James, Kevin, and I record the show on Macs and both of them were tracking their Snow Leopard package using the Palm Pre as we started MobileTechRoundup show #181. James then asked about apps driving people to buy certain phones and we chimed in with our thoughts. Sony announced a new Reader device and one is on the way to my house. The Nokia N900 was a big news item of the week, along with the Booklet 3G. There are Motorola Android handsets being announced soon and Kevin and James will be there in person to hear the news and hopefully get some hands-on time.
I have the Nokia N800 and N810 Internet Tablets and while they can be fun to use from time to time, but their performance and speed holds them back. Today Nokia announced the rumored N900 running Maemo 5 and with T-Mobile USA 3G support I am putting my Nokia N97 for sale. The N900 is the latest Linux-powered Internet Tablet with GSM/HSDPA and just about every other wireless technology you could want.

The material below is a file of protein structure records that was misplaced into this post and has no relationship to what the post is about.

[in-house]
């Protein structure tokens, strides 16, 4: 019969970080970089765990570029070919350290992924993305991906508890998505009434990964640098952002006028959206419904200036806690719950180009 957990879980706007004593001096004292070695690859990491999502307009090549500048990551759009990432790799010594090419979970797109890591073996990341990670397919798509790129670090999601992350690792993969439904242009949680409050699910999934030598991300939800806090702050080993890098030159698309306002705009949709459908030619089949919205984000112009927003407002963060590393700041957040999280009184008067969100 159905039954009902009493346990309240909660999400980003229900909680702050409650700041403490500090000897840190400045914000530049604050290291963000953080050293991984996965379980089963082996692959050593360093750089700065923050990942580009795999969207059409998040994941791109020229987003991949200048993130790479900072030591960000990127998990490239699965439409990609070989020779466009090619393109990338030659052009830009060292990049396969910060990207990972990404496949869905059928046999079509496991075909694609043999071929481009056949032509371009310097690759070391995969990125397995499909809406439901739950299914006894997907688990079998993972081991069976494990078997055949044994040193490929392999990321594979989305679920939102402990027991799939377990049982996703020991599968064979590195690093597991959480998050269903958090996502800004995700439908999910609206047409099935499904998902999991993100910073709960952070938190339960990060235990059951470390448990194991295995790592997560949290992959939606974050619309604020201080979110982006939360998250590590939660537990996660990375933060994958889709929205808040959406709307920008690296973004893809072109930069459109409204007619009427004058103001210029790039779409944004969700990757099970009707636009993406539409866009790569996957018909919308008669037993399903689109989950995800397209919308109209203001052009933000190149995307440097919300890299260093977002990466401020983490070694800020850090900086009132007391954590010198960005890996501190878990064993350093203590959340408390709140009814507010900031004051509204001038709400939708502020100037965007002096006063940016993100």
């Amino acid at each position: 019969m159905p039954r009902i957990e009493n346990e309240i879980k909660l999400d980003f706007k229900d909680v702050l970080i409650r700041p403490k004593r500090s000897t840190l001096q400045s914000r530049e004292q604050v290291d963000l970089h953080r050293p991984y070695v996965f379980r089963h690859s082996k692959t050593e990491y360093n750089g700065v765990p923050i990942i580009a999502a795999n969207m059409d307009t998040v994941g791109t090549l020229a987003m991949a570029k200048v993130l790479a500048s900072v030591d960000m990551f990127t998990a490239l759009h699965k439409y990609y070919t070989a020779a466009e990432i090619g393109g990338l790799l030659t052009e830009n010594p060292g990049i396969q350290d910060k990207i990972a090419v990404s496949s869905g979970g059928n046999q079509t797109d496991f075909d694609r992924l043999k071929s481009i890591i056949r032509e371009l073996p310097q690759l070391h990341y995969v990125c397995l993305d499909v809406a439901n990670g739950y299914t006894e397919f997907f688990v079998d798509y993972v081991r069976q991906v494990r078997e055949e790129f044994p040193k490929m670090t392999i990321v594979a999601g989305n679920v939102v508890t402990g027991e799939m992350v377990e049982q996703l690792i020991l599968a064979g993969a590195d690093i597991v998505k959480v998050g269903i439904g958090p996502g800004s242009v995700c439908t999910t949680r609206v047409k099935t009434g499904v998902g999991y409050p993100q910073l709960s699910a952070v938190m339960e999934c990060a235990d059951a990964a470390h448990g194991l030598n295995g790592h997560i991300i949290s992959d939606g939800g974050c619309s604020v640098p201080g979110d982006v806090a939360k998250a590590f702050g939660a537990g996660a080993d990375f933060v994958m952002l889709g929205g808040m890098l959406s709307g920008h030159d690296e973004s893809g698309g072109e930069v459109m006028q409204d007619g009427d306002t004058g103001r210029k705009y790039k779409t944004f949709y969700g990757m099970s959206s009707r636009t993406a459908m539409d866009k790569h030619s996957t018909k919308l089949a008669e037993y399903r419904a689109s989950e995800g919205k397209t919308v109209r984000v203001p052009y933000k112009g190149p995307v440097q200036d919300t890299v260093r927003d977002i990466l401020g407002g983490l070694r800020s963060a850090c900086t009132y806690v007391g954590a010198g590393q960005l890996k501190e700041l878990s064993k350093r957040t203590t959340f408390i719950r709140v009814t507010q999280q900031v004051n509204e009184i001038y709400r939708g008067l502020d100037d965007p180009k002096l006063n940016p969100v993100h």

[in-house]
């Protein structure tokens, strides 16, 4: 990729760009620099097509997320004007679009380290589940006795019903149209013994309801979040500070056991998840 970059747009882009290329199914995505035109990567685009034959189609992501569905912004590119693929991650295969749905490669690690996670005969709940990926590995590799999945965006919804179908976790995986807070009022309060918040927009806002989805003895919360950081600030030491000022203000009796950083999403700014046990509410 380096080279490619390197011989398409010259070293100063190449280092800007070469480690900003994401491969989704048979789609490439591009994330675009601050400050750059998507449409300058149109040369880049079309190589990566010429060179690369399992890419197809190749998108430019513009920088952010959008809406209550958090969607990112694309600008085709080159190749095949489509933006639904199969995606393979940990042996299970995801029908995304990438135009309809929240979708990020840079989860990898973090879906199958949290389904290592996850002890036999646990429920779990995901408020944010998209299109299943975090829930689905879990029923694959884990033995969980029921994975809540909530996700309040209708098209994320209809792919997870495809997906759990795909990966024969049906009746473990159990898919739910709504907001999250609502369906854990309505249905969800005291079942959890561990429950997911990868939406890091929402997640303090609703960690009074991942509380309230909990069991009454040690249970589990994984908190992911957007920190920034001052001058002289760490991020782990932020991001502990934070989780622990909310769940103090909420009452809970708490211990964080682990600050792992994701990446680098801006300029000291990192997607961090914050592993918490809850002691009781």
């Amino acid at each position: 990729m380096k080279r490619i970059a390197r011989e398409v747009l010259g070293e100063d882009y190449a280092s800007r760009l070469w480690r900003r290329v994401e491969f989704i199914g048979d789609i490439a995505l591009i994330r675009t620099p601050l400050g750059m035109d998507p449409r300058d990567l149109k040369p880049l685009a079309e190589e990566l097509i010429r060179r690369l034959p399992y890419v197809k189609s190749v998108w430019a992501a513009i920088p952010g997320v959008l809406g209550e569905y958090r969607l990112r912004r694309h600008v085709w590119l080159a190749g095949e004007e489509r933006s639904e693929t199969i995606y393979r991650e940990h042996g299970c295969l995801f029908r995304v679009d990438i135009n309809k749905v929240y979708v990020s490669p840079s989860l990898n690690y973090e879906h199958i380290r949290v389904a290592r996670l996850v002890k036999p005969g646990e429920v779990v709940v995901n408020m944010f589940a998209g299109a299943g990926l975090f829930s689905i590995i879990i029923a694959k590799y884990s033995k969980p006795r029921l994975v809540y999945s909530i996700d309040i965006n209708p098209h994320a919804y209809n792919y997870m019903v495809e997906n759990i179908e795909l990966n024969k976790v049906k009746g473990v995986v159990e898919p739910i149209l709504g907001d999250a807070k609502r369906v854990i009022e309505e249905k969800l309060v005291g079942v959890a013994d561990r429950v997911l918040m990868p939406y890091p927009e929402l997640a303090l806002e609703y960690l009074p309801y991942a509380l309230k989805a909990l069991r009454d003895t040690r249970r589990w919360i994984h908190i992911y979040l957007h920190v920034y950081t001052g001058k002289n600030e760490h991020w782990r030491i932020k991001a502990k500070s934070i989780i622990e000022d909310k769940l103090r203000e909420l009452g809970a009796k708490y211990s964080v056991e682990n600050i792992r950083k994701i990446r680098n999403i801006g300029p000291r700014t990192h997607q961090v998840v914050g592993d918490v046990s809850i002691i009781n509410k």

Nokia posted a press release this morning for an upcoming mobile service that I think could have a significant impact on the world. Nokia Money is a new financial service that will allow the millions of people who have a Nokia device and no bank to conduct basic financial transactions. It may not have much of an impact in the US or other developed countries, but in areas where banking is not as vital it could be huge. According to Nokia's press release there are more than 4 billion mobile phone users and only 1.6 billion bank account around the world today.
I received an email yesterday from a Microsoft representative regarding their Unlimited Potential Group's announcement for a new mobile software application. The funny thing about the email was that it stated the OneApp application was designed for feature phones to access mobile apps like Facebook, Twitter, Windows Live Messenger, and more around the world (and especially in emerging markets). Looking at the list of compatible devices we see a lineup of some of Nokia's finest S60 smartphones, including the E71, N95, N85, and N96. I think someone may want to educate Microsoft on their competitors since these devices are much more than just feature phones and are high end Nseries and Eseries devices.